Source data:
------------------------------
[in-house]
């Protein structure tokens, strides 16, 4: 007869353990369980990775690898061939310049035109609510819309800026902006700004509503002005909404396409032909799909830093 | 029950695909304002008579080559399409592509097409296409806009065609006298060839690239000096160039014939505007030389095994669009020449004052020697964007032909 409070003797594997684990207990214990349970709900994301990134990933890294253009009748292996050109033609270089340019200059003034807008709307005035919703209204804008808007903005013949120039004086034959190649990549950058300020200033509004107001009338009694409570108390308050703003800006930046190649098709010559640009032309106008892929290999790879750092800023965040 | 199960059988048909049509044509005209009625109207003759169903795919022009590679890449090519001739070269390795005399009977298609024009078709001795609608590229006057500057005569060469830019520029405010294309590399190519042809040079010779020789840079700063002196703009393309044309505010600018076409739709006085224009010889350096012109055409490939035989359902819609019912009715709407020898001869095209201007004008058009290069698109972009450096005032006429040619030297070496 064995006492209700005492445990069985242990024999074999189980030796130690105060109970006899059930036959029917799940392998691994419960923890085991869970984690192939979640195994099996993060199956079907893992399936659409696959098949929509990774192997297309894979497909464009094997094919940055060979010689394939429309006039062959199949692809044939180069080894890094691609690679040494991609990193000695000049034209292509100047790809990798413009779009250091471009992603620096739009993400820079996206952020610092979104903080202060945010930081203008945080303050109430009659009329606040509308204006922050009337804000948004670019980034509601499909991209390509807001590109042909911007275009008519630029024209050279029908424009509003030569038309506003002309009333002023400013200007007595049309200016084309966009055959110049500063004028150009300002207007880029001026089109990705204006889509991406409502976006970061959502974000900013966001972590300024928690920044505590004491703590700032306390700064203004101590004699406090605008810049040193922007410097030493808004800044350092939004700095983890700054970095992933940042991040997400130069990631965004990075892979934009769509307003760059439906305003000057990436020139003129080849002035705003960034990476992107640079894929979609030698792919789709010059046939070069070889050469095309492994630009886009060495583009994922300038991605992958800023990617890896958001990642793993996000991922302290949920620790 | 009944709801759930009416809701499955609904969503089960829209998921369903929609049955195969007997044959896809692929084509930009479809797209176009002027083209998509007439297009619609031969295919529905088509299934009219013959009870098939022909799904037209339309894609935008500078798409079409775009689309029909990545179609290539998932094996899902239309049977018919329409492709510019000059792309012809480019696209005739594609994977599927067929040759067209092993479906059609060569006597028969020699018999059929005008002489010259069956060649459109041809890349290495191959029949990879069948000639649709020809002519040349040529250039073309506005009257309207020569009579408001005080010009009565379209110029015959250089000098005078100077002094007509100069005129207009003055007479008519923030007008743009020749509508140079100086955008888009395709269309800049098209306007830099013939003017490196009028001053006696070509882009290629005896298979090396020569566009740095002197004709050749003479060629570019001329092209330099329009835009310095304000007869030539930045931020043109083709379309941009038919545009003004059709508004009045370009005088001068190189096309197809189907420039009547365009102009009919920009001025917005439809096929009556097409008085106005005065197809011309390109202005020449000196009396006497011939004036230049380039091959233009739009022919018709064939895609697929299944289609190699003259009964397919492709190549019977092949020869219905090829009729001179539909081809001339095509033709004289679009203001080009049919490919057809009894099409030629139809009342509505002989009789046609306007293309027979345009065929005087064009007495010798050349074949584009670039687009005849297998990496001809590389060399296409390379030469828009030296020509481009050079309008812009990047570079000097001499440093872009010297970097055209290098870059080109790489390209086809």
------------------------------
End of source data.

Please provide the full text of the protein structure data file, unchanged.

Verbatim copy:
[in-house]
């Protein structure tokens, strides 16, 4: 007869353990369980990775690898061939310049035109609510819309800026902006700004509503002005909404396409032909799909830093 | 029950695909304002008579080559399409592509097409296409806009065609006298060839690239000096160039014939505007030389095994669009020449004052020697964007032909 409070003797594997684990207990214990349970709900994301990134990933890294253009009748292996050109033609270089340019200059003034807008709307005035919703209204804008808007903005013949120039004086034959190649990549950058300020200033509004107001009338009694409570108390308050703003800006930046190649098709010559640009032309106008892929290999790879750092800023965040 | 199960059988048909049509044509005209009625109207003759169903795919022009590679890449090519001739070269390795005399009977298609024009078709001795609608590229006057500057005569060469830019520029405010294309590399190519042809040079010779020789840079700063002196703009393309044309505010600018076409739709006085224009010889350096012109055409490939035989359902819609019912009715709407020898001869095209201007004008058009290069698109972009450096005032006429040619030297070496 064995006492209700005492445990069985242990024999074999189980030796130690105060109970006899059930036959029917799940392998691994419960923890085991869970984690192939979640195994099996993060199956079907893992399936659409696959098949929509990774192997297309894979497909464009094997094919940055060979010689394939429309006039062959199949692809044939180069080894890094691609690679040494991609990193000695000049034209292509100047790809990798413009779009250091471009992603620096739009993400820079996206952020610092979104903080202060945010930081203008945080303050109430009659009329606040509308204006922050009337804000948004670019980034509601499909991209390509807001590109042909911007275009008519630029024209050279029908424009509003030569038309506003002309009333002023400013200007007595049309200016084309966009055959110049500063004028150009300002207007880029001026089109990705204006889509991406409502976006970061959502974000900013966001972590300024928690920044505590004491703590700032306390700064203004101590004699406090605008810049040193922007410097030493808004800044350092939004700095983890700054970095992933940042991040997400130069990631965004990075892979934009769509307003760059439906305003000057990436020139003129080849002035705003960034990476992107640079894929979609030698792919789709010059046939070069070889050469095309492994630009886009060495583009994922300038991605992958800023990617890896958001990642793993996000991922302290949920620790 | 009944709801759930009416809701499955609904969503089960829209998921369903929609049955195969007997044959896809692929084509930009479809797209176009002027083209998509007439297009619609031969295919529905088509299934009219013959009870098939022909799904037209339309894609935008500078798409079409775009689309029909990545179609290539998932094996899902239309049977018919329409492709510019000059792309012809480019696209005739594609994977599927067929040759067209092993479906059609060569006597028969020699018999059929005008002489010259069956060649459109041809890349290495191959029949990879069948000639649709020809002519040349040529250039073309506005009257309207020569009579408001005080010009009565379209110029015959250089000098005078100077002094007509100069005129207009003055007479008519923030007008743009020749509508140079100086955008888009395709269309800049098209306007830099013939003017490196009028001053006696070509882009290629005896298979090396020569566009740095002197004709050749003479060629570019001329092209330099329009835009310095304000007869030539930045931020043109083709379309941009038919545009003004059709508004009045370009005088001068190189096309197809189907420039009547365009102009009919920009001025917005439809096929009556097409008085106005005065197809011309390109202005020449000196009396006497011939004036230049380039091959233009739009022919018709064939895609697929299944289609190699003259009964397919492709190549019977092949020869219905090829009729001179539909081809001339095509033709004289679009203001080009049919490919057809009894099409030629139809009342509505002989009789046609306007293309027979345009065929005087064009007495010798050349074949584009670039687009005849297998990496001809590389060399296409390379030469828009030296020509481009050079309008812009990047570079000097001499440093872009010297970097055209290098870059080109790489390209086809």